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Post-merger impact: Myth or material?

Stephen Marinos

In the world of mergers and acquisitions (M&A), environmental, social and governance (ESG) considerations have undoubtedly emerged as critical factors shaping deal dynamics and post-merger outcomes. While firms seek to leverage the social and reputational benefits from such a focus, the pressures for companies to improve their ESG standings are being applied by both retail and institutional investors. 

On the retail front, PwC’s Global Investor Survey (2021) indicated that 82% of investors expect companies to embed ESG directly into their corporate strategy. On the institutional front, Aon’s M&A Risk in Review had 96% of corporate and private equity investors suggest they expect ESG scrutiny in deals to increase over the next 3 years. 

But what does embedding ESG directly into ‘corporate strategy’ and increasing ESG ‘scrutiny’ really mean? Two Australian deals in industries which have strong tethers to ESG considerations, Pharmaceuticals and Construction, are illustrative examples that have arisen in the first quarter of 2024. Namely, (1) the ‘landmark’ merger between CW Group Holdings (Chemist Warehouse) and Sigma Healthcare Limited (Sigma) valued at A$8.8b and (2) the acquisition of CSR Limited (CSR) by Saint-Gobain valued at A$4.3b. 

While there are undoubtedly financial drivers behind both deals, management executives involved in each deal sought to swiftly draw upon contextually relevant ESG matters. On the one hand, CSR chief executive Julie Coates stated that the company’s outstanding asbestos liabilities, which have decreased from A$369m in 2014 to A$187m in 2024, will unwaveringly continue to be paid. On the other hand, Chemist Warehouse’s chief commercial officer Damien Gance proactively offered that the company ‘look[s] forward to building the next chapter of…success for the benefit of our customers’. 

Time will tell whether such sentiments are, in the case of our examples, sweet talk or truthful statements. However, it is undeniable that M&A provides the opportunity for companies to improve their ESG standing post-completion. The avenues for such improvement are almost innumerable, but triangulating three such avenues across the E, S and G acronym provides some scope.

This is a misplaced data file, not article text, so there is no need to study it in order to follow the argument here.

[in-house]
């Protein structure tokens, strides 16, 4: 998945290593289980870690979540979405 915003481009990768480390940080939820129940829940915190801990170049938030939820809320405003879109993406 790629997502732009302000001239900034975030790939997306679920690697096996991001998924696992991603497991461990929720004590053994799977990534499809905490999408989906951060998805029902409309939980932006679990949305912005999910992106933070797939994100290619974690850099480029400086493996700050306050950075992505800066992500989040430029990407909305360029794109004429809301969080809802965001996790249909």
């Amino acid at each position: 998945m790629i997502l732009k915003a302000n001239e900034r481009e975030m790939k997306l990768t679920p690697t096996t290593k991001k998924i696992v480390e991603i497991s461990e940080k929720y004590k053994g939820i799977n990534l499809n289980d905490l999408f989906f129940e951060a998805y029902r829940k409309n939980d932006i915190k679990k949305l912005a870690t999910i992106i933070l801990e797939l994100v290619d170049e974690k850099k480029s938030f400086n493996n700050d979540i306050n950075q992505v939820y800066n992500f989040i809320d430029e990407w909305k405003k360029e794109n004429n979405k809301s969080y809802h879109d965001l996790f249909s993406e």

E: Offsetting environmental liabilities - companies may purposefully seek firms with high-ranking environmental scores, helping to improve their own standing in commonly scrutinised metrics such as carbon emissions & waste management in the post-merger firm. 
S: Strengthening employee and community initiatives - in leveraging combined resources and expertise, post-completion companies may offer more comprehensive solutions while bolstering existing relationships with various stakeholders. 
G: Enhancing governance structures - in aligning and integrating governance structures with ESG principles from pre-merger companies, the post-merger corporation may more easily mitigate risks, increase transparency and foster accountability through such realised synergies. 

Ultimately, and unsurprisingly, M&A transactions present both challenges and opportunities in redirecting ESG principles in post-completion corporations. As the integration of ESG factors continues to shape business decision-making, fostering a culture of sustainability and corporate responsibility will be increasingly essential for corporations dedicated to driving long-term value creation. While such features will remain perpetually relevant, the regulatory environment surrounding M&A in Australia, and particularly ESG governance, will continue to evolve and, as the aphorism goes, reward the brave. 

If you are interested in learning more about ESG, see another SUIIS article: ‘ESG: A red herring painted green?

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